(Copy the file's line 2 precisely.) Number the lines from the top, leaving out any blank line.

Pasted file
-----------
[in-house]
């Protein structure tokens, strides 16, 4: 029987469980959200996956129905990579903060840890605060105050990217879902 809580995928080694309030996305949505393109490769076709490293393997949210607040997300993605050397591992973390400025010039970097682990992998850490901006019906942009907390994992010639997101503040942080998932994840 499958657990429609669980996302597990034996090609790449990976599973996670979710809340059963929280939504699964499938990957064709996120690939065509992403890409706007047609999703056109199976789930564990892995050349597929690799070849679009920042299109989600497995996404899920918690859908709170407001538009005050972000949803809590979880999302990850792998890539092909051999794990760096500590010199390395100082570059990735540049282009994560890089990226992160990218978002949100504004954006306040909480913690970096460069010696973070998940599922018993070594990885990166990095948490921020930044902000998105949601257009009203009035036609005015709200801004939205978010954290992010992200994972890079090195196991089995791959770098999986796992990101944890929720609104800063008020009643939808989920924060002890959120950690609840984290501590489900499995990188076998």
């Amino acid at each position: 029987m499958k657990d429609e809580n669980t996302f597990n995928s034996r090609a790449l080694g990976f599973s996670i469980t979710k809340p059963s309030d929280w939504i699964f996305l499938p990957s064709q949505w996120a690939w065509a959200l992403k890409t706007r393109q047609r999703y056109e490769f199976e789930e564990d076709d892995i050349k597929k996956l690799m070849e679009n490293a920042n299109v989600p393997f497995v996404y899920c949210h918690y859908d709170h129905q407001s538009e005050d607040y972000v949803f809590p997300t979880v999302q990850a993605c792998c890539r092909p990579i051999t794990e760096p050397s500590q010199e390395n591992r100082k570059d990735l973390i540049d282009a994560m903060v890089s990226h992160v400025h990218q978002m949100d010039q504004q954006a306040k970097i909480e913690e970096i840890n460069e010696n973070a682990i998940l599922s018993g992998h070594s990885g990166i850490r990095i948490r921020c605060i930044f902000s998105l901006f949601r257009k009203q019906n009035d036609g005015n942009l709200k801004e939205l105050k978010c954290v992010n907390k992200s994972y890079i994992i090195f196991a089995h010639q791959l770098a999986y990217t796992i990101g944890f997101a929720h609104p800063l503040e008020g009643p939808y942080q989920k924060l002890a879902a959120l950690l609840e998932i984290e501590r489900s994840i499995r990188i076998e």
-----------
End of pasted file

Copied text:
């Protein structure tokens, strides 16, 4: 029987469980959200996956129905990579903060840890605060105050990217879902 809580995928080694309030996305949505393109490769076709490293393997949210607040997300993605050397591992973390400025010039970097682990992998850490901006019906942009907390994992010639997101503040942080998932994840 499958657990429609669980996302597990034996090609790449990976599973996670979710809340059963929280939504699964499938990957064709996120690939065509992403890409706007047609999703056109199976789930564990892995050349597929690799070849679009920042299109989600497995996404899920918690859908709170407001538009005050972000949803809590979880999302990850792998890539092909051999794990760096500590010199390395100082570059990735540049282009994560890089990226992160990218978002949100504004954006306040909480913690970096460069010696973070998940599922018993070594990885990166990095948490921020930044902000998105949601257009009203009035036609005015709200801004939205978010954290992010992200994972890079090195196991089995791959770098999986796992990101944890929720609104800063008020009643939808989920924060002890959120950690609840984290501590489900499995990188076998």